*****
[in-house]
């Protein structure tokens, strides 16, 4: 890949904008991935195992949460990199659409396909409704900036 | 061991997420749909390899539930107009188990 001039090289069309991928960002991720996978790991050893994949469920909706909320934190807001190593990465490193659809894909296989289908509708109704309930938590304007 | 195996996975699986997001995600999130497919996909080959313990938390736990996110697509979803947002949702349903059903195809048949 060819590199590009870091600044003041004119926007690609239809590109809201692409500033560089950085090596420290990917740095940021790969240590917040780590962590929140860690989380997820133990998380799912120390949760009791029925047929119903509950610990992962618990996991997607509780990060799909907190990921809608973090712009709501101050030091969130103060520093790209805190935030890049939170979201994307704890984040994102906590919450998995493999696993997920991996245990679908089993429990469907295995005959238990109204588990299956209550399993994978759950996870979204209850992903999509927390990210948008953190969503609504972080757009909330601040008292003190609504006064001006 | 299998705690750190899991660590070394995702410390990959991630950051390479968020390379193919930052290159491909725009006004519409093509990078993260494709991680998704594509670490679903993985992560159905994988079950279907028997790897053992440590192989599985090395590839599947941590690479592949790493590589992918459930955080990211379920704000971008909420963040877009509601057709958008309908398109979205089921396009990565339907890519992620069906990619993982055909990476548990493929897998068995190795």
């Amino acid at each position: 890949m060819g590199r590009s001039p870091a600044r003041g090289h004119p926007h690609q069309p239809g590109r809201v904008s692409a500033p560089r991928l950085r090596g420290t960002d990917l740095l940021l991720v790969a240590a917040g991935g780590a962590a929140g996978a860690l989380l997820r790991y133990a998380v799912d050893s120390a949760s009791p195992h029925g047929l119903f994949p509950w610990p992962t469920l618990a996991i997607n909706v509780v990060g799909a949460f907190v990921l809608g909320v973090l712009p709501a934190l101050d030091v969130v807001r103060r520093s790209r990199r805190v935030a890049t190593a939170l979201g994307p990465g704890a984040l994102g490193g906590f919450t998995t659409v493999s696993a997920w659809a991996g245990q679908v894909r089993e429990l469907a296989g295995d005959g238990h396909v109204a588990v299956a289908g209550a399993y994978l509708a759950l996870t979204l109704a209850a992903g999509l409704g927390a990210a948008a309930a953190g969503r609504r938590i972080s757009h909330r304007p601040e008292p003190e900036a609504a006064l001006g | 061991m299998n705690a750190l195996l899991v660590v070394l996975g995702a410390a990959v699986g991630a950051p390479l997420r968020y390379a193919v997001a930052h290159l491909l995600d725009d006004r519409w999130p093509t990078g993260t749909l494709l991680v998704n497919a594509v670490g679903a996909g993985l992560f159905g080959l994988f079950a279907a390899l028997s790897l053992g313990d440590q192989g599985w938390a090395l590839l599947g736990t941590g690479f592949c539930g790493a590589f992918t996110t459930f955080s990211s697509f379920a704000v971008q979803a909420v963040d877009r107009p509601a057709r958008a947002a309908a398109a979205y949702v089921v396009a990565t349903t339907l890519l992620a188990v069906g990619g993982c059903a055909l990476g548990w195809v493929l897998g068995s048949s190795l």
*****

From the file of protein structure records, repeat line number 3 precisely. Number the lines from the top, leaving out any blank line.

């Amino acid at each position: 890949m060819g590199r590009s001039p870091a600044r003041g090289h004119p926007h690609q069309p239809g590109r809201v904008s692409a500033p560089r991928l950085r090596g420290t960002d990917l740095l940021l991720v790969a240590a917040g991935g780590a962590a929140g996978a860690l989380l997820r790991y133990a998380v799912d050893s120390a949760s009791p195992h029925g047929l119903f994949p509950w610990p992962t469920l618990a996991i997607n909706v509780v990060g799909a949460f907190v990921l809608g909320v973090l712009p709501a934190l101050d030091v969130v807001r103060r520093s790209r990199r805190v935030a890049t190593a939170l979201g994307p990465g704890a984040l994102g490193g906590f919450t998995t659409v493999s696993a997920w659809a991996g245990q679908v894909r089993e429990l469907a296989g295995d005959g238990h396909v109204a588990v299956a289908g209550a399993y994978l509708a759950l996870t979204l109704a209850a992903g999509l409704g927390a990210a948008a309930a953190g969503r609504r938590i972080s757009h909330r304007p601040e008292p003190e900036a609504a006064l001006g | 061991m299998n705690a750190l195996l899991v660590v070394l996975g995702a410390a990959v699986g991630a950051p390479l997420r968020y390379a193919v997001a930052h290159l491909l995600d725009d006004r519409w999130p093509t990078g993260t749909l494709l991680v998704n497919a594509v670490g679903a996909g993985l992560f159905g080959l994988f079950a279907a390899l028997s790897l053992g313990d440590q192989g599985w938390a090395l590839l599947g736990t941590g690479f592949c539930g790493a590589f992918t996110t459930f955080s990211s697509f379920a704000v971008q979803a909420v963040d877009r107009p509601a057709r958008a947002a309908a398109a979205y949702v089921v396009a990565t349903t339907l890519l992620a188990v069906g990619g993982c059903a055909l990476g548990w195809v493929l897998g068995s048949s190795l």